http://ordinarytimedevotions.wordpress.com/2011/07/04/proper-3-year-b/

Prayer:

http://gatheredprayers.wordpress.com/2011/01/22/prayer-for-saturday-after-ash-wednesday/

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The LORD spoke further to Moses:  Speak to Aaron and say:  No man of your offspring throughout the ages who has a defect shall be qualified to offer the food of his God.  No one at all who has a defect shall be qualified:  no man who is blind, or lame, or has a limb too short or too long; no man who has a broken leg or a broken arm; or who is a hunchback, or a dwarf, or who has a growth in his eye, or who has a boil-scar, or scruvy, or crushed testes.  No man among the offspring of Aaron the priest who has a defect shall be qualified to offer the food of his God.  He may eat of the food of his  God, of the most holy as well as of the holy; but he shall not enter behind the curtain or come near the altar, for he has a defect.  He shall not profane the places sacred to Me, for I the LORD have sanctified them.

Thus Moses spoke to Aaron and his sons and to all the Israelites.

–Leviticus 21:16-24, TANAKH:  The Holy Scriptures

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On the day that you elevate the sheaf, you shall offer as a burnt offering to the LORD a lamb of the first year without blemish.

–Leviticus 23:12, TANAKH:  The Holy Scriptures

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The mythology in Genesis 3 tells  the familiar tale of the eating of forbidden fruit and of the subsequent blaming of one another for one’s sin.  In the story Adam is responsible for his sin and Eve for hers.  The cost they paid entailed exile from the Garden of Eden.

Sin is a word I hear used often.  Yet I wonder how many people know what it means.  The catechism from the 1979 Book of Common Prayer defines sin as

…the seeking of our own will instead of the will of God, thus distorting our relationship with God, with other people, and with all creation.  (page 848)

And, as Paragraph 705 of the Catechism of the Catholic Church explains,

Disfigured by sin and death, man remains “in the image of God,” in the image of the Son, but is deprived of “the glory of God,” of his “likeness.” The promise made to Abraham inaugurates the economy of salvation, at which the Son himself will assume that “image” and restore it in the Father’s “likeness” by giving it again its Glory, the Spirit who is “the giver of life.”

(The scriptural citations in the notes to this paragraph are Romans 3:23, John 1:14, and Philippians 2:7.)

Concern over maintaining the image of God provided the rationale for the list of “defects” which disqualified one from offering sacrifices to God in Leviticus 21:16-24.  And a sacrificial lamb had to be unblemished.  Furthermore, there was, at the time of Jesus, a long-standing assumed connection between sin and suffering, despite the Book of Job.  So the physically disabled and different had to cope with that attitude.  Certainly many of them internalized it.

Thus we arrive at Mark 2 and the paralyzed man with some very good friends.  Jesus treated all the man’s needs.  Our Lord, the author tells us, also attracted criticisms.  As a sign I have reads,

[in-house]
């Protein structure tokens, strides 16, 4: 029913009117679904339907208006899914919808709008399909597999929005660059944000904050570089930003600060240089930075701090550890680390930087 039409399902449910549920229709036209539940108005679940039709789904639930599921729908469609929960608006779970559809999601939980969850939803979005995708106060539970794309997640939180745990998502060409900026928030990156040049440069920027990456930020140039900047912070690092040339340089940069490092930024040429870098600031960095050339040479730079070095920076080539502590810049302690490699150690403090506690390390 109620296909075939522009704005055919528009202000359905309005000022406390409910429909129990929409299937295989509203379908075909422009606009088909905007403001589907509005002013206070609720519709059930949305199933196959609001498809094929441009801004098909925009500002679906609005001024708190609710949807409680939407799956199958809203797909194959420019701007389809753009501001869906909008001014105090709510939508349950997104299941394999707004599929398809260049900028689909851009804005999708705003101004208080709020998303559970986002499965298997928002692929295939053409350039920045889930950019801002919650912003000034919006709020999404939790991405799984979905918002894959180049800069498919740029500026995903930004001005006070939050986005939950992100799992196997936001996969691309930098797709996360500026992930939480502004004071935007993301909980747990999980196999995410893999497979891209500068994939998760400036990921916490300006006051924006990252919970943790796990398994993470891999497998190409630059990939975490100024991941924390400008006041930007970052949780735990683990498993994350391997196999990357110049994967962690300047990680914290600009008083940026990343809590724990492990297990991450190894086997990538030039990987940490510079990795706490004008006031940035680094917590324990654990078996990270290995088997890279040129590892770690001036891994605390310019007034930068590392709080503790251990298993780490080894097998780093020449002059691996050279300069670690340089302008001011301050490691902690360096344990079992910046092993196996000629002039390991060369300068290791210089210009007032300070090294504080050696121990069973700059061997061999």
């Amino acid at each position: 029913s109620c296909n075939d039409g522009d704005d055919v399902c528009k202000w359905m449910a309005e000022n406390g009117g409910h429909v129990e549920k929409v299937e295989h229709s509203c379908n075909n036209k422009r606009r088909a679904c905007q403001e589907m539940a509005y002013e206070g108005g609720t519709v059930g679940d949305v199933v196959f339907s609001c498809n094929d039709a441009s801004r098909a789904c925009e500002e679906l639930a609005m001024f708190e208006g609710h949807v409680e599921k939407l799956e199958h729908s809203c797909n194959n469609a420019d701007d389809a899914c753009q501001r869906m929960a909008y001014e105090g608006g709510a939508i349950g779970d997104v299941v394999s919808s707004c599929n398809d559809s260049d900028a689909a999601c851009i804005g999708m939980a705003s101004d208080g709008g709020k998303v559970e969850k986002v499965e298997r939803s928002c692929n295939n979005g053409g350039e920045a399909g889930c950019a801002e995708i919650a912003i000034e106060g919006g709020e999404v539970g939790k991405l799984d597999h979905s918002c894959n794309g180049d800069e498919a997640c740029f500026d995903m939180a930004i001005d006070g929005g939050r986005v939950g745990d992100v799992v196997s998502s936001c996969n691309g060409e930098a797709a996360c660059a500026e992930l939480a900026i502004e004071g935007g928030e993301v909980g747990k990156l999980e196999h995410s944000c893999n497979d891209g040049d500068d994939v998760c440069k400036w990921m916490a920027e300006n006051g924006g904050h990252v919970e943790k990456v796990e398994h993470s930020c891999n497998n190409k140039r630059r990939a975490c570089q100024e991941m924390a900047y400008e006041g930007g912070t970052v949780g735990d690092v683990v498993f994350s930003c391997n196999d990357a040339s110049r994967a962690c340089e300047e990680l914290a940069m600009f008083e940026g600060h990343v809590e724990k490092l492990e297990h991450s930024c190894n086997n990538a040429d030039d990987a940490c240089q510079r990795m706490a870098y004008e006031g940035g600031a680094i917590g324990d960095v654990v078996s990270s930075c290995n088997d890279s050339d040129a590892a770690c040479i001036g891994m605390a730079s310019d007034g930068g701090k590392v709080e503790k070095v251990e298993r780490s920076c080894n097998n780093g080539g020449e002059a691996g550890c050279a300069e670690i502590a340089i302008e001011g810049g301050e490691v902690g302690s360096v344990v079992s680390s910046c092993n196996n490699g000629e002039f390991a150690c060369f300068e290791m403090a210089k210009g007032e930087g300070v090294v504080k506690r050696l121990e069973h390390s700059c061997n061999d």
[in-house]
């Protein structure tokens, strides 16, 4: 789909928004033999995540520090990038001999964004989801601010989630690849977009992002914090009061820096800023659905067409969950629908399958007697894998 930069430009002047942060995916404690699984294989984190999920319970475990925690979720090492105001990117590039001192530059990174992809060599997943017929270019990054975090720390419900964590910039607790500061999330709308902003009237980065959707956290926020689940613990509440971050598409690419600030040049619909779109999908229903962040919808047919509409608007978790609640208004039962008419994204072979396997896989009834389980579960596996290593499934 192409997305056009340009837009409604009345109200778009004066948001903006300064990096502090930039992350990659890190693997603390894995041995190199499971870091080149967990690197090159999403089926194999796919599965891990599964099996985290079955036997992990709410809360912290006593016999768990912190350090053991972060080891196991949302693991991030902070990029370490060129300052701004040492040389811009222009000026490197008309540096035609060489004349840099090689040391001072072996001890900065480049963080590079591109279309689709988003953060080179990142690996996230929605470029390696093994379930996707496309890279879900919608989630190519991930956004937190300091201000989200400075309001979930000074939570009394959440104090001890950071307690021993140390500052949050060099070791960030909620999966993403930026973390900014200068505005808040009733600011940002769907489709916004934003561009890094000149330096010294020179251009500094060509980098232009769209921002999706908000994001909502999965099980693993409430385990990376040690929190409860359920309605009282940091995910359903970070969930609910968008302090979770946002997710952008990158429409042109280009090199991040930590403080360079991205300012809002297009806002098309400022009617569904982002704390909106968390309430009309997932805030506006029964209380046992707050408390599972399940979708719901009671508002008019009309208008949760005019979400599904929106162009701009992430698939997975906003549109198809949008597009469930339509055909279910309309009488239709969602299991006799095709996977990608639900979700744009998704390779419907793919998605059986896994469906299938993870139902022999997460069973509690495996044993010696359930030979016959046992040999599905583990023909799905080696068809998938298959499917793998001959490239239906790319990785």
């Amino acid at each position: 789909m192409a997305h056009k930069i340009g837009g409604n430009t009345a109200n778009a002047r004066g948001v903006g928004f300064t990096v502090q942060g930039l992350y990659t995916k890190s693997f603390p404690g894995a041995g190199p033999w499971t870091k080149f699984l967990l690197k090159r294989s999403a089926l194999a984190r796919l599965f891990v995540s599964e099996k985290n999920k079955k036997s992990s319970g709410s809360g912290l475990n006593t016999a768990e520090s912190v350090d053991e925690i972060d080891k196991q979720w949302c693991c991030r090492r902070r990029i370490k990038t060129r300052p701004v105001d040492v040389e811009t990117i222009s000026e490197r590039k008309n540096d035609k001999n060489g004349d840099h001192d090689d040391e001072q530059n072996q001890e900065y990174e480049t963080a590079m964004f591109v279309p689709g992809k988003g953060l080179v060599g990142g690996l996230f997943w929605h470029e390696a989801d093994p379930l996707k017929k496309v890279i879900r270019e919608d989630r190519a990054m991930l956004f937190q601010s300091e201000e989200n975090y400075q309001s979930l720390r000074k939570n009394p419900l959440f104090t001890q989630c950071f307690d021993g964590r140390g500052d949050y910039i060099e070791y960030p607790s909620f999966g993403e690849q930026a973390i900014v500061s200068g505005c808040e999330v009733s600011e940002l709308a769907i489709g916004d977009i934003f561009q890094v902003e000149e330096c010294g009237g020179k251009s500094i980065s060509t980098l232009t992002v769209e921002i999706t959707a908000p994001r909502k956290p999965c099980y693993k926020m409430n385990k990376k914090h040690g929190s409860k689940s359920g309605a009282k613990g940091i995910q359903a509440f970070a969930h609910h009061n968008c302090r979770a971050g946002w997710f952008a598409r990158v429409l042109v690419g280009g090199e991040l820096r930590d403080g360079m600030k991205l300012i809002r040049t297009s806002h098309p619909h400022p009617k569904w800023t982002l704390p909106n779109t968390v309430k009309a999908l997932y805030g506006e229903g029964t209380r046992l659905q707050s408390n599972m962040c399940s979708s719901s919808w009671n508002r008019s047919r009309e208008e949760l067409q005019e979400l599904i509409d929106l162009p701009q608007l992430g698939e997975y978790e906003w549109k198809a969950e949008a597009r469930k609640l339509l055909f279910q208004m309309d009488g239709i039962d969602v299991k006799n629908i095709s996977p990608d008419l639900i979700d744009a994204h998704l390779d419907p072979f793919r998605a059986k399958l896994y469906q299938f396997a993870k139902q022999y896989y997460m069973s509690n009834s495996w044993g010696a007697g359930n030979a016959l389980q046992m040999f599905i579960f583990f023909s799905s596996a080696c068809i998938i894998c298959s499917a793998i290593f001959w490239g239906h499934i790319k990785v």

FOR EVERY ACTION THERE IS AN EQUAL AND OPPOSITE CRITICISM.

Next in the Markan sequence Jesus calls Levi/Matthew, literally a tax thief for the occupying forces, to be an Apostle.  Then our Lord dines with Levi/Matthew and other notorious sinners and outcast people, attracting more criticism.

Jesus liked outcasts.  So far in Mark 2, for example, he has healed one, called another to be a close associate, and dined with a group.

Table fellowship was a serious matter for observant Pharisees and other Jews.  It was a question of maintaining one’s identity as a member of a visible minority.  This fact explains much of why many early Jewish Christians insisted that Gentile converts to Christianity become Jews and obey the Law of Moses.  I propose that Jesus also took table fellowship seriously–but as a means of including people, not excluding them, as a means of associating with them, not keeping oneself apart from them.

I have heard a Russian proverb:

A good meal is not one eats but with whom one eats.

Perceptions of sin–real or imagined, depending on circumstances–need not separate us from God or each other.  We are all in the big boat of sin.  And God forgives quite often.  When God draws near, may we reciprocate.

At my parish, St. Gregory the Great Episcopal Church, Athens, Georgia, we take the Holy Eucharist each Sunday.  (The 1979 Book of Common Prayer defines taking the Holy Eucharist as the central act of Christian worship.  In pre-1979 BCP days, it was common to take communion less often than every Sunday.)  Printed in the Sunday bulletin at St. Gregory the Great Church is this invitation:

Whoever you are and wherever you are in your journey of faith, know that you are welcome to join with us at the table of the Lord and to share in the bread and wine made holy.

And it is an excellent meal.  Jesus there in the bread and wine.  And the company is excellent.

KENNETH RANDOLPH TAYLOR

MAY 2, 2012 COMMON ERA

THE FEAST OF SAINT SIGISMUND OF BURBGUNDY, KING; SAINT CLOTILDA, FRANKISH QUEEN; AND SAINT CLODOALD, FRANKISH MONK AND ABBOT

THE FEAST OF SAINT ATHANASIUS OF ALEXANDRIA, ROMAN CATHOLIC THEOLOGIAN

THE FEAST OF JAMES LEWIS MILLIGAN, HYMN WRITER

THE FEAST OF SAINT MARCULF OF NANTEUIL, ROMAN CATHOLIC ABBOT

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Adapted from this post:

http://lenteaster.wordpress.com/2012/05/02/devotion-for-the-fourth-day-of-lent-lcms-daily-lectionary/